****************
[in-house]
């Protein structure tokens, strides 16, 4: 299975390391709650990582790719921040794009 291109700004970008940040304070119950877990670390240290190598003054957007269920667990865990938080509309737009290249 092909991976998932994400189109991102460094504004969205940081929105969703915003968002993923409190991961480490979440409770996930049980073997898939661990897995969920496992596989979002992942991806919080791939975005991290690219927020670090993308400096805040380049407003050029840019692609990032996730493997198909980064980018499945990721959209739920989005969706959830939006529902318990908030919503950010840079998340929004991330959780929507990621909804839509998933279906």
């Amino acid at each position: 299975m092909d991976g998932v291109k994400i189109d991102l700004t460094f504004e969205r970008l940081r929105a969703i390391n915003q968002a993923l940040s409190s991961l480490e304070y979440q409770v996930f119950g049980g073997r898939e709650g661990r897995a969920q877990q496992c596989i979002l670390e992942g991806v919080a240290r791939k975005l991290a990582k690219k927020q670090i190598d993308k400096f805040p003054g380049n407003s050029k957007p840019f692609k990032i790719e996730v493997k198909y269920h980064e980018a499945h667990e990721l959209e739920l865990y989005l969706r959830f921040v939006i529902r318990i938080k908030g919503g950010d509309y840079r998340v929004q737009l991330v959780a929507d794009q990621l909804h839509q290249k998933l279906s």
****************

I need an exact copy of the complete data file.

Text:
[in-house]
């Protein structure tokens, strides 16, 4: 299975390391709650990582790719921040794009 291109700004970008940040304070119950877990670390240290190598003054957007269920667990865990938080509309737009290249 092909991976998932994400189109991102460094504004969205940081929105969703915003968002993923409190991961480490979440409770996930049980073997898939661990897995969920496992596989979002992942991806919080791939975005991290690219927020670090993308400096805040380049407003050029840019692609990032996730493997198909980064980018499945990721959209739920989005969706959830939006529902318990908030919503950010840079998340929004991330959780929507990621909804839509998933279906």
């Amino acid at each position: 299975m092909d991976g998932v291109k994400i189109d991102l700004t460094f504004e969205r970008l940081r929105a969703i390391n915003q968002a993923l940040s409190s991961l480490e304070y979440q409770v996930f119950g049980g073997r898939e709650g661990r897995a969920q877990q496992c596989i979002l670390e992942g991806v919080a240290r791939k975005l991290a990582k690219k927020q670090i190598d993308k400096f805040p003054g380049n407003s050029k957007p840019f692609k990032i790719e996730v493997k198909y269920h980064e980018a499945h667990e990721l959209e739920l865990y989005l969706r959830f921040v939006i529902r318990i938080k908030g919503g950010d509309y840079r998340v929004q737009l991330v959780a929507d794009q990621l909804h839509q290249k998933l279906s």